Typically, tech evolves at speeds far greater than the law ever could. And for this reason, it’s easy for businesses to adopt new tech and use it how they want with a feeling of impunity.
But, businesses are still responsible for protecting the sensitive information they collect from their customers. So, as helpful as developments in technology can be, they have created a privacy protection minefield for businesses to tiptoe around.
This month, a particularly worrying class action complaint was filed against Disne for allegedly violating the Children’s Online Privacy Protection Act (COPPA. While some parents claim that Disney violated the act by tracking personally identifiable information on children under 13 through their Princess Pets app, a Disney spokesperson maintains that the issue is in a fundamental misinterpretation of the act on the part of the complainants.
Either way, it proves that not even the giants among us are safe from potential legal landslides surrounding tech and privacy.
So, we’ve created this mini case study on a recent scandal with Yahoo, and topped it off with the three best tips we could find (with more examples) to help you keep your clients (and yourself) out of hot water.
Let’s get started:
In September of last year, it was revealed that Yahoo was subject to a major hack in 2014, with personal information scraped from 500m accounts. Yahoo acknowledges they learned about the attack in 2014, but claim that the information did not reach senior management for a proper follow-up.
This attack is particularly significant since Yahoo accounts are attached to other accounts, including banks.
As Alex Holden, the founder of Hold Security, suggested to the New York Times, “The stolen Yahoo data is critical because it not only leads to a single system but to users’ connections to their banks, social media profiles, other financial services and users’ friends and family.”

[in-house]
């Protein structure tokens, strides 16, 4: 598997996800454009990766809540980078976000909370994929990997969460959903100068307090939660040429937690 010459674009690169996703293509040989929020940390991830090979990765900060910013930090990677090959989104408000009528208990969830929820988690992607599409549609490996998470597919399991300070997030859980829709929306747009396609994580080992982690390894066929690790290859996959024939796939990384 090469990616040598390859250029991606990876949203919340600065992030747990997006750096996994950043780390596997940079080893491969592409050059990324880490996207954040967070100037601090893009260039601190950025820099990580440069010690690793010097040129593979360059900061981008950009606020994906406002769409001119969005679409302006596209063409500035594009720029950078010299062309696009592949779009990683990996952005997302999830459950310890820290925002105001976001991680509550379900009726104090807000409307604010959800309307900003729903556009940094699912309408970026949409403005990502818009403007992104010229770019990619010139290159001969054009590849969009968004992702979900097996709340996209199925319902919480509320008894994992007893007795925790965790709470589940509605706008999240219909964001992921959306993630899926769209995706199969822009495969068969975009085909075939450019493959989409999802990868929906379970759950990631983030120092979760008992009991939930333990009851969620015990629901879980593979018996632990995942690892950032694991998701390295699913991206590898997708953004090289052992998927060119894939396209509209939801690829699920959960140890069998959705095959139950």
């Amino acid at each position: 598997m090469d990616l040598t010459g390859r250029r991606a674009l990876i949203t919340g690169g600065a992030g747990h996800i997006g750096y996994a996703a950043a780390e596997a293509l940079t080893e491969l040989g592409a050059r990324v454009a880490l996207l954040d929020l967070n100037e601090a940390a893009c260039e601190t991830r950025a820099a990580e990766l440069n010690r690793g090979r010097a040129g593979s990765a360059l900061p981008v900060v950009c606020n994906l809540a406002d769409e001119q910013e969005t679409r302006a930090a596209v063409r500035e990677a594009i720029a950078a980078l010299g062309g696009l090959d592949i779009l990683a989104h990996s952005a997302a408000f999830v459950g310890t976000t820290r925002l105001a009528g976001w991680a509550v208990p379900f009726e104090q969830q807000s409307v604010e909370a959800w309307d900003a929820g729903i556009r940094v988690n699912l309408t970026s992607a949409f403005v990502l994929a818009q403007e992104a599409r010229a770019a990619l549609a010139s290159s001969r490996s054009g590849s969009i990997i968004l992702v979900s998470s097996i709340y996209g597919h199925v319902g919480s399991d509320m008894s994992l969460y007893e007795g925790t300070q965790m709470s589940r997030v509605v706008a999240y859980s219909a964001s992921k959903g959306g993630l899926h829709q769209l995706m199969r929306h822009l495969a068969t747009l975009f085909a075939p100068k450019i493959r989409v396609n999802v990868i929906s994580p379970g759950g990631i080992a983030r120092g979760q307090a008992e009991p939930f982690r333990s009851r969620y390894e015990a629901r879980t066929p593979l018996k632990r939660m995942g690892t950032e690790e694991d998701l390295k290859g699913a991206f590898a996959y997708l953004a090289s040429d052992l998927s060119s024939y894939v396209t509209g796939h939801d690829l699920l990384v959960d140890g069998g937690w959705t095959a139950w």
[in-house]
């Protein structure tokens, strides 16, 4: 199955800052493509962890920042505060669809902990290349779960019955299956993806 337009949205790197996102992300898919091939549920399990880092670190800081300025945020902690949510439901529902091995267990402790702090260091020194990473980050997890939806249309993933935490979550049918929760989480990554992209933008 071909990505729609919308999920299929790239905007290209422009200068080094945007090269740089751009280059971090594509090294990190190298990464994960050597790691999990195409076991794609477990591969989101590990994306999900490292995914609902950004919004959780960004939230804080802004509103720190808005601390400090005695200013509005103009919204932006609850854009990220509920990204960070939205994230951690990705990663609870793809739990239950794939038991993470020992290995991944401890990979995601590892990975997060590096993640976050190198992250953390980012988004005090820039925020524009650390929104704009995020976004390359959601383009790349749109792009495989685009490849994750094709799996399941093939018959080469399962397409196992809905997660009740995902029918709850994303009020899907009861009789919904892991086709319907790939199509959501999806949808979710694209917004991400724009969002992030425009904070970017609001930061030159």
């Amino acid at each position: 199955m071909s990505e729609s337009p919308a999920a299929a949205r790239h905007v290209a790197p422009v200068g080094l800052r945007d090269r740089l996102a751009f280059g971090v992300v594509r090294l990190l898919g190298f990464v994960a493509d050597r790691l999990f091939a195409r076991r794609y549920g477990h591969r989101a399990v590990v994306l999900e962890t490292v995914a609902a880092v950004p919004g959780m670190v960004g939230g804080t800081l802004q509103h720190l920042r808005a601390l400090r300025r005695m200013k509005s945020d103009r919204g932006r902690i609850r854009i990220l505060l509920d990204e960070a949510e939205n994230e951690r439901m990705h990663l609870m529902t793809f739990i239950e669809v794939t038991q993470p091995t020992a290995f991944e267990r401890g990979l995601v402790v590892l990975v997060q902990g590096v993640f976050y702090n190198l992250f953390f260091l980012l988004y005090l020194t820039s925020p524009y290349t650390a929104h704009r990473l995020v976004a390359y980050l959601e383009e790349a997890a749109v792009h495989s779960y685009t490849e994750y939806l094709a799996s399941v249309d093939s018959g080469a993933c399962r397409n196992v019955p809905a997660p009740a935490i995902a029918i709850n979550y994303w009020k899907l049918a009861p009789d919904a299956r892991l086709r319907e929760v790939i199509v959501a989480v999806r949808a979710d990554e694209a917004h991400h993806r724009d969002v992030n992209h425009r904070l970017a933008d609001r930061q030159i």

Although the attack is alarming, the real issue for Yahoo occurred in the aftermath. The public perceived Yahoo’s actions as an attempt to conceal information and regard their statements since the attack was revealed as an attempt to avoid accountability.
In the end, with CEO Marissa Mayer denying any knowledge of the incident, Yahoo lawyer Ron Bell has become the scapegoat for the entire incident.
The Securities and Exchange Commission (SEC) is investigating Yahoo to determine whether the company broke any laws by failing to disclose the breach to investors holding shares in the midst of the disaster. But, they have concluded that they were under no legal obligation to let their customers know.
To say the least, it has been both a legal and PR nightmare.
Hacks are almost inevitable, but to avoid a similar scandal and legal investigation:
Yahoo could have avoided a legal investigation by coming clean about the hack, at least to their investors. And they could have avoided further scandal by disclosing the attack to their customers regardless of whether it was determined to be legally necessary.
They also should have let other institutions that may have been affected by the hack, especially since financial accounts may have been compromised.
Although it did not become an issue for Yahoo, other companies have been investigated and fined when they misinform their customers.
Ashley Madison and Turn Inc. have both been investigated by Federal Trade Commission (FTC) for deceiving their customers about the use of their data. These companies allegedly charged customers to remove personal data from their servers, while retaining some or all of the information collected.
It’s important to be honest about the scope of your technology, what information you collect, and who you share it with. These policies need to be clear and available to anyone who works with you. Otherwise, you’re open to hefty fines or legal action.
Know your encryption
Several businesses including Henry Schein Practice Solutions and Ashley Madison have been investigated by the FTC for exaggerating the effectiveness of their data encryption, with Henry Schein Practice Solutions paying $250,000 in settlements.
It isn’t enough to have encryption, steps need to be taken to ensure it is both adequate and properly characterized to those using it.
To get a better idea of how to protect yourself, see the latest changes to the FTC privacy policies here.